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The health expert answers:
Using trans fats lowers cost and extends shelf life of these fats and foods made with them, such as commercially-baked goods, bake mixes, fried foods, fast foods, chips, crackers, candy, cereals, dressings, dips and even some frozen foods. If the ingredients on a food label include partially hydrogenated vegetable oil, hydrogenated vegetable oil, shortening or margarine, the food contains trans fats.
The health concern: Trans fats have been associated with the many metabolic diseases, including coronary heart disease, increased LDL (bad cholesterol) and lower HDL (good cholesterol) levels. It's also suspected the play a role in the development of type 2 diabetes. Increased platelet aggregation, which can lead to strokes, heart attacks and blood clots is also associated with trans fats. There is also evidence they play a role in breast cancer.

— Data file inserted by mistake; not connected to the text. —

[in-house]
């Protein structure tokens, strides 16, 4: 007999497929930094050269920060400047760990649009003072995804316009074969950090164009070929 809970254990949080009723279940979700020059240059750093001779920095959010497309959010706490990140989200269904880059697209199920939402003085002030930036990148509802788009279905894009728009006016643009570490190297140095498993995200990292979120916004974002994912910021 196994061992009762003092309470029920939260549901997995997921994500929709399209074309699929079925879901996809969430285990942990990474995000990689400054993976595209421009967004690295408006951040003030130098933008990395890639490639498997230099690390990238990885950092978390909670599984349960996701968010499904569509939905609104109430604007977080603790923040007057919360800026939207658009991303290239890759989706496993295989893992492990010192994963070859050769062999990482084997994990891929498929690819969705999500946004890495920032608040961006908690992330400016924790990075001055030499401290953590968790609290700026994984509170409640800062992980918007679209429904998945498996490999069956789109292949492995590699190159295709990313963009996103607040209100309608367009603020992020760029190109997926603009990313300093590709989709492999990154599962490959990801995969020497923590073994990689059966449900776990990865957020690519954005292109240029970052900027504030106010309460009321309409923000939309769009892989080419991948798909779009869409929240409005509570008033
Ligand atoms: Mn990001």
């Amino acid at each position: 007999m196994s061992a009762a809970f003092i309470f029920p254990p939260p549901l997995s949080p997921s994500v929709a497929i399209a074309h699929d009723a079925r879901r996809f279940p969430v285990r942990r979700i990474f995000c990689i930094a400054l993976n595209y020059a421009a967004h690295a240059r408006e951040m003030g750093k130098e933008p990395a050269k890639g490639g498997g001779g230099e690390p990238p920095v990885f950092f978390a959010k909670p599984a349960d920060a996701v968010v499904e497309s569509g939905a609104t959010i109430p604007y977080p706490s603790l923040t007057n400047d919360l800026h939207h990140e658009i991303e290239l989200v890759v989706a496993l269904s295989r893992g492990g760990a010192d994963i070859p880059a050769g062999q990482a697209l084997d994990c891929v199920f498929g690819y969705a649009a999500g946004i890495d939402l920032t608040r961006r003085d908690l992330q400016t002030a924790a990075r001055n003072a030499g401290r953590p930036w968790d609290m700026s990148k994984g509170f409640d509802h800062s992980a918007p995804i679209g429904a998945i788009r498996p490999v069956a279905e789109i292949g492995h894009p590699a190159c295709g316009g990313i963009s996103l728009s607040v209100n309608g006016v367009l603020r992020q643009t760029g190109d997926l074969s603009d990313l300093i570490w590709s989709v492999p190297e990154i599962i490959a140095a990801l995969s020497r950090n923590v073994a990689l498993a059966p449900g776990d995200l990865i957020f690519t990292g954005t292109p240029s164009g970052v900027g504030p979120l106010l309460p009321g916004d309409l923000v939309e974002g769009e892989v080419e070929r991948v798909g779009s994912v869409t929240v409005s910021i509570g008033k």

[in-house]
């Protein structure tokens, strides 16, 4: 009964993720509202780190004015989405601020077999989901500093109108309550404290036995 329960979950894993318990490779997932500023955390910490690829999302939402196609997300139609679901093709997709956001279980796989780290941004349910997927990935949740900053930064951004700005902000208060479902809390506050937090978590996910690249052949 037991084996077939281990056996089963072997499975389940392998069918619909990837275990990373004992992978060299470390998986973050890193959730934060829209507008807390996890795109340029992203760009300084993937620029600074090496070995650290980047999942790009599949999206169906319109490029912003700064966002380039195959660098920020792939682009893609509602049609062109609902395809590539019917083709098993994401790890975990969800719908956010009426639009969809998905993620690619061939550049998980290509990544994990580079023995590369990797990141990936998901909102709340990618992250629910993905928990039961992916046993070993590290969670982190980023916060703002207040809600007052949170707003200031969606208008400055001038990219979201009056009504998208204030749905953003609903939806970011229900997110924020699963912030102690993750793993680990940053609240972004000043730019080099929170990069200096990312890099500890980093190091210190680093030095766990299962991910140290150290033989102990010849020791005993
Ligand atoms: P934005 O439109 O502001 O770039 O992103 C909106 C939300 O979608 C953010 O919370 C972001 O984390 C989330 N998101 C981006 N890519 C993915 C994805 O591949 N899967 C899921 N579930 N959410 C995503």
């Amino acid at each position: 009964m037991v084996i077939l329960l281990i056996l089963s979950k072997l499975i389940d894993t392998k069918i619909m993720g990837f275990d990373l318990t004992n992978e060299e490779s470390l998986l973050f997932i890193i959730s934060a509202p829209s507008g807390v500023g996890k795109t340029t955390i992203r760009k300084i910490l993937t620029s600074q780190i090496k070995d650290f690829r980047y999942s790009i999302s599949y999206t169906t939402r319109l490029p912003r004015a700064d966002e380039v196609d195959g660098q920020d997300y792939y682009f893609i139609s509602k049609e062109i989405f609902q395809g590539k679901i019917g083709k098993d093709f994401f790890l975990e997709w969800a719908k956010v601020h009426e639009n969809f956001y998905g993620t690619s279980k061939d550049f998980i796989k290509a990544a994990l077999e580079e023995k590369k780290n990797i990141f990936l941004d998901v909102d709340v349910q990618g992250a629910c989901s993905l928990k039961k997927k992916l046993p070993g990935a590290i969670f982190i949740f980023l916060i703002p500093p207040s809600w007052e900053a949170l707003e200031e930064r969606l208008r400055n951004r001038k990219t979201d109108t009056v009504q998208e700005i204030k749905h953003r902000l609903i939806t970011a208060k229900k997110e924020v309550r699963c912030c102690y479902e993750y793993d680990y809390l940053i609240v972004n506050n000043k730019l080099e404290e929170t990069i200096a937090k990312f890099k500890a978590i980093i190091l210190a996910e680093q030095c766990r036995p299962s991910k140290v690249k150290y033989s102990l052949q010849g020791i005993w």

The problem with trans fats is our body doesn't know what to do with them. In some respects, trans fats compete with healthy fats in digestion, absorption and metabolism. Unaltered healthy fats are pliable and supple, making them "fluid" in the body. Trans fatty acids are stiff, accumulating in the body to create inflammatory reactions, interfere with immune and enzymatic function and ultimately, interfere with human life.